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Site C workforce nears 5,000

Employment at the Site C dam grew by 279 jobs in May, with 4,868 workers reported, according to the latest figures from BC Hydro.
SiteC-SpillwayHeadworks-May2021-2
Upper spillway headworks under construction. The spillway will allow the passage of large volumes of water from the reservoir into the river channel downstream, May 2021.

Employment at the Site C dam grew by 279 jobs in May, with 4,868 workers reported, according to the latest figures from BC Hydro.

Year-over-year, the dam’s workforce is up more than 1,600 workers from last May, when the first wave of the COVID-19 pandemic significantly scaled back construction and sent nearly 2,000 workers home.

As of Tuesday, July 6, there were 1,560 workers reported at camp, including zero in self-isolation at camp, and six workers isolating at home.

There are no active cases among the workforce, according to BC Hydro, which has reported 98 COVID cases among Site C workers since the start of this year, and 128 since the start of the pandemic last March. 

Of the total May 2021 workforce, about 1 in 5 workers remained local, with 989 Peace region residents employed by construction and non-construction contractors, up 70 month over month.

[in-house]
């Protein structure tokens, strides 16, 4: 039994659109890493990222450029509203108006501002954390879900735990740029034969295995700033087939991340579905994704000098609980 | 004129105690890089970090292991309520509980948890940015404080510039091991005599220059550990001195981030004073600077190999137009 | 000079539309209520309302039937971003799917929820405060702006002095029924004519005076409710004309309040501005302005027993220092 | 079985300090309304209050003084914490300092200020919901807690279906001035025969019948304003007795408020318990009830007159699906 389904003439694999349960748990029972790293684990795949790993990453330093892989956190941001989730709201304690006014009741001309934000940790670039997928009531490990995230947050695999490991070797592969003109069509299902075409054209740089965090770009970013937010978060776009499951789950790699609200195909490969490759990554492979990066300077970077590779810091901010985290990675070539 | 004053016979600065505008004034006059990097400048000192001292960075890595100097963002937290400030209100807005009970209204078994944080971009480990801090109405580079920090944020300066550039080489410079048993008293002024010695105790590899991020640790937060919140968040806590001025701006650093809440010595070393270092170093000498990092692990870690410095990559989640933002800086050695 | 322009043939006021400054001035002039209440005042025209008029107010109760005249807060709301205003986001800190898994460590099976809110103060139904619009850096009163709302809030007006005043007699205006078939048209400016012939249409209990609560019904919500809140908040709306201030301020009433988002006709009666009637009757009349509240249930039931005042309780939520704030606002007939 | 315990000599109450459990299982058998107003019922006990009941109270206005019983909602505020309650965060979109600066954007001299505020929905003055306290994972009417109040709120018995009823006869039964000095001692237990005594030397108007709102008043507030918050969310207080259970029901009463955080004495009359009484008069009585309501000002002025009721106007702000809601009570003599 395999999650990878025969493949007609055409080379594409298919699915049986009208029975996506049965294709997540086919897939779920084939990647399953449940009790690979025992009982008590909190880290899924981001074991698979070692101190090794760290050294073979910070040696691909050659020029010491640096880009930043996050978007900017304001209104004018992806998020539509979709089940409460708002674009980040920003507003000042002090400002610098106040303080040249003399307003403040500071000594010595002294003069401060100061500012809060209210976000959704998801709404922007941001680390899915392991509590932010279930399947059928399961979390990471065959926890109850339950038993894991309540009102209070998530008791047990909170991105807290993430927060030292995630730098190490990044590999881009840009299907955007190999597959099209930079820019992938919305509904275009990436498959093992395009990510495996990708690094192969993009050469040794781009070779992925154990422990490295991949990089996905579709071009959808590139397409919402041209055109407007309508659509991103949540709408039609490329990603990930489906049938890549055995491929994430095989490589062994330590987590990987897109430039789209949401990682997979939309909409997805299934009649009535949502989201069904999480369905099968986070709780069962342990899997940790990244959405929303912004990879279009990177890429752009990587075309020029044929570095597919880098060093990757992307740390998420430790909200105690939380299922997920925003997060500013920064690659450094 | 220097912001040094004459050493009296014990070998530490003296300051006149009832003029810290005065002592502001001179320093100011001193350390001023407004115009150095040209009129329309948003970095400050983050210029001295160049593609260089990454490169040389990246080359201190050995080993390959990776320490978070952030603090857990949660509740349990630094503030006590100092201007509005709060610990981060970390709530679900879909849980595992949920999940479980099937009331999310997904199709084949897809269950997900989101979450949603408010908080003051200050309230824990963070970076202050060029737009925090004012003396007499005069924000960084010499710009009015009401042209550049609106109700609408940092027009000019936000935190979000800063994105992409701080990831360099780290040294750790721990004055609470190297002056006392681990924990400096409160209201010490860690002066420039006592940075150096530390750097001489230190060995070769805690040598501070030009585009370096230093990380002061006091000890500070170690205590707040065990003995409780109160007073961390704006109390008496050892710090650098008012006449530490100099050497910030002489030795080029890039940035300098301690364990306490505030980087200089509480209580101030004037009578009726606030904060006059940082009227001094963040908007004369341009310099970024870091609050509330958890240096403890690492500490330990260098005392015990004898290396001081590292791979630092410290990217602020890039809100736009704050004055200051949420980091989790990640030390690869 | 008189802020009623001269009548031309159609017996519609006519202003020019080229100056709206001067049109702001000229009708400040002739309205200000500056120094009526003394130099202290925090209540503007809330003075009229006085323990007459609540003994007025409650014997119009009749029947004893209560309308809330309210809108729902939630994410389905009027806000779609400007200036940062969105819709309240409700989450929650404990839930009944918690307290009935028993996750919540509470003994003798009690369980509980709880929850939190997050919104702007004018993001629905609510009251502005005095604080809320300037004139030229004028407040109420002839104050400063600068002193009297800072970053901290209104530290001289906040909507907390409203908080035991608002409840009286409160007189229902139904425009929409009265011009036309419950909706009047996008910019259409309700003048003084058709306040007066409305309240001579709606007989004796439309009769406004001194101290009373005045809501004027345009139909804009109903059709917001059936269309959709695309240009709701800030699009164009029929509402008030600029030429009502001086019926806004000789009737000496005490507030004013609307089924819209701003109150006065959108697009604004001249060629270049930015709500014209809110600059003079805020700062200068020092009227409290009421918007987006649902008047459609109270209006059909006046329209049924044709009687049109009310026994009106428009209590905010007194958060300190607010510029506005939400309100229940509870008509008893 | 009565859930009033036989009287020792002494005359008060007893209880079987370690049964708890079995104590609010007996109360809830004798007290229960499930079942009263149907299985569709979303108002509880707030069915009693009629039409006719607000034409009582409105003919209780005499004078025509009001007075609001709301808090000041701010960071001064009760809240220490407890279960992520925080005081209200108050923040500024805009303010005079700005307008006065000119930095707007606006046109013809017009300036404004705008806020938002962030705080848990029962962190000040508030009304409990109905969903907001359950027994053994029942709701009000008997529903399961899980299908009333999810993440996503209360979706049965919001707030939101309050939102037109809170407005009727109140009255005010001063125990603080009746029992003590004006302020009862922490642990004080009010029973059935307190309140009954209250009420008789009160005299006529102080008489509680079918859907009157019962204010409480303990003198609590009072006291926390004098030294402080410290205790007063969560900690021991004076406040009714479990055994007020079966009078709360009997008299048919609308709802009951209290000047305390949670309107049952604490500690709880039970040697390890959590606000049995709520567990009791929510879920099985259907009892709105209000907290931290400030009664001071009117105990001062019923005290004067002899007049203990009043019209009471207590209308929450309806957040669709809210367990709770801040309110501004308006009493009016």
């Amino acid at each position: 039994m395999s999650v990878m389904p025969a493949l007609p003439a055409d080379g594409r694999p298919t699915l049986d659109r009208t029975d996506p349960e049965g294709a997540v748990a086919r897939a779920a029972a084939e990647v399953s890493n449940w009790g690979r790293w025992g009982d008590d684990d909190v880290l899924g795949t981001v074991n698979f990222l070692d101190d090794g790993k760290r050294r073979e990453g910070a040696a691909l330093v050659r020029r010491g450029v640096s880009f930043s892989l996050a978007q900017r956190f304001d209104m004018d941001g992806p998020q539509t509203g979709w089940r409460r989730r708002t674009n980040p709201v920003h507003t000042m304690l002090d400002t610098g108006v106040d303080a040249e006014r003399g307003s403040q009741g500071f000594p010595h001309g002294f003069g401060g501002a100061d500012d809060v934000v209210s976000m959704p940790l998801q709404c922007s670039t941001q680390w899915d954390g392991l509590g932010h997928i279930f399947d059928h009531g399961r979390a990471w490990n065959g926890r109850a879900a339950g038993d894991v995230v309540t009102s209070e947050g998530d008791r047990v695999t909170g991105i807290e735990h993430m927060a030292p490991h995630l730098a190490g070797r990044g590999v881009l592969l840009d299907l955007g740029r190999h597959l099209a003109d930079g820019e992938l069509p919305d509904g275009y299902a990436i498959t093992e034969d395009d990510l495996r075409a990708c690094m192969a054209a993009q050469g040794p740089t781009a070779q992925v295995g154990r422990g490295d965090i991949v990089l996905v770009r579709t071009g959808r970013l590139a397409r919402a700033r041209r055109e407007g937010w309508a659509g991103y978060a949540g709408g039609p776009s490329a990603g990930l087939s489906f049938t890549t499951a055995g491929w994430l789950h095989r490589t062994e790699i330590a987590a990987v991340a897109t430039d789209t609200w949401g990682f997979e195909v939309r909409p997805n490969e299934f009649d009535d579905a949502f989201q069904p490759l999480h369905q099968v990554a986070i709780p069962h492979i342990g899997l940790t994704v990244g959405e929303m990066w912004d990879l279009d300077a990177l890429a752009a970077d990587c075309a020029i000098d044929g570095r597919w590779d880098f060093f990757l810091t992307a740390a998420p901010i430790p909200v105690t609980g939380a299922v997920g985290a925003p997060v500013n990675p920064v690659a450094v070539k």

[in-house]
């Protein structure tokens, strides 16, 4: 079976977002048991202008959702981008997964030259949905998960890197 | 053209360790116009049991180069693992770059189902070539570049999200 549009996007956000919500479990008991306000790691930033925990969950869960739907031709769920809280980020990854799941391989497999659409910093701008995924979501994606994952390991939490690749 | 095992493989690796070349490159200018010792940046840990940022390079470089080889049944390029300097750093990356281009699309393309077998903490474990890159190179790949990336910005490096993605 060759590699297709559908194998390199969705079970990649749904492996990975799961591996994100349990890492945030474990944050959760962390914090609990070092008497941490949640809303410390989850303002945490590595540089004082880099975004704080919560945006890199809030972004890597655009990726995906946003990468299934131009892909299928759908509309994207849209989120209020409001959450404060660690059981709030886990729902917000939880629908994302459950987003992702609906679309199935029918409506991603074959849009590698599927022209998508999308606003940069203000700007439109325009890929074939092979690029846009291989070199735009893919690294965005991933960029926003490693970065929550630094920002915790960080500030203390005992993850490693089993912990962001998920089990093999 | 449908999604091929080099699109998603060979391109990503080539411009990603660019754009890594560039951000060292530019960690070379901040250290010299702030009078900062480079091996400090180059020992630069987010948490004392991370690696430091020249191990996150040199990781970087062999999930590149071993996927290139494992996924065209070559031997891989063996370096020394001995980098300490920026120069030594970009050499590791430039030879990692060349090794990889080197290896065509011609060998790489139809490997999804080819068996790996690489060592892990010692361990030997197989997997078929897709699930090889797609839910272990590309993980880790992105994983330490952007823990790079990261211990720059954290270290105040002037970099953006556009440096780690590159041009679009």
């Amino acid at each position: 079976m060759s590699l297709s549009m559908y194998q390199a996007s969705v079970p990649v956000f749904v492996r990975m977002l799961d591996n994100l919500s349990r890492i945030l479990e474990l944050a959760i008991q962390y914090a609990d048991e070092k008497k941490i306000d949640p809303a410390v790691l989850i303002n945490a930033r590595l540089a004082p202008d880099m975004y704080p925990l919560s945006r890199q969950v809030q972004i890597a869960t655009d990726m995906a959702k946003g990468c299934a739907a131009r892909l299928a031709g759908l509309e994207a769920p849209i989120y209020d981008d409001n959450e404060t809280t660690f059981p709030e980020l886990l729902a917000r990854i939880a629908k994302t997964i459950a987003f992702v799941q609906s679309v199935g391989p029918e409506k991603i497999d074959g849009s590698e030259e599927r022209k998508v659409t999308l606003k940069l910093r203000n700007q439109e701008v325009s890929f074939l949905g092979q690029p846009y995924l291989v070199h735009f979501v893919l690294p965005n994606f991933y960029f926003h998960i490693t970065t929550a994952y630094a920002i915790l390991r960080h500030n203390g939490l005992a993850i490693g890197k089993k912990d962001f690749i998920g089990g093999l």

There were 3,425 B.C. workers, or 70%, working for construction and non-construction contractors, and in engineering and project team jobs.


PHOTO GALLERY: Latest photos of Site C construction


Heavy equipment operators, labourers, engineers, and carpenters and scaffolders accounted for an estimated 2,100 workers and 43% of the workforce for the month.

There were about 500 construction managers, supervisors, and other professionals, technicians, and office staff reported for the month.

There were fewer than 100 workers in other various trades reported, including boilermakers, crane operations, electricians, health workers, mechanics, millwrights, miners, and welders.

BC Hydro reported 168 apprentices for the month, down 18 from April, as well as 372 indigenous workers (+6), and 500 women (+31) working on the project.

There was one temporary foreign worker employed in a specialized position, BC Hydro said, and another 33 managers and other professionals working under the federal international mobility program.

The workforce reached a peak high of 5,181 workers last October.


Email Managing Editor Matt Preprost at editor@ahnfsj.ca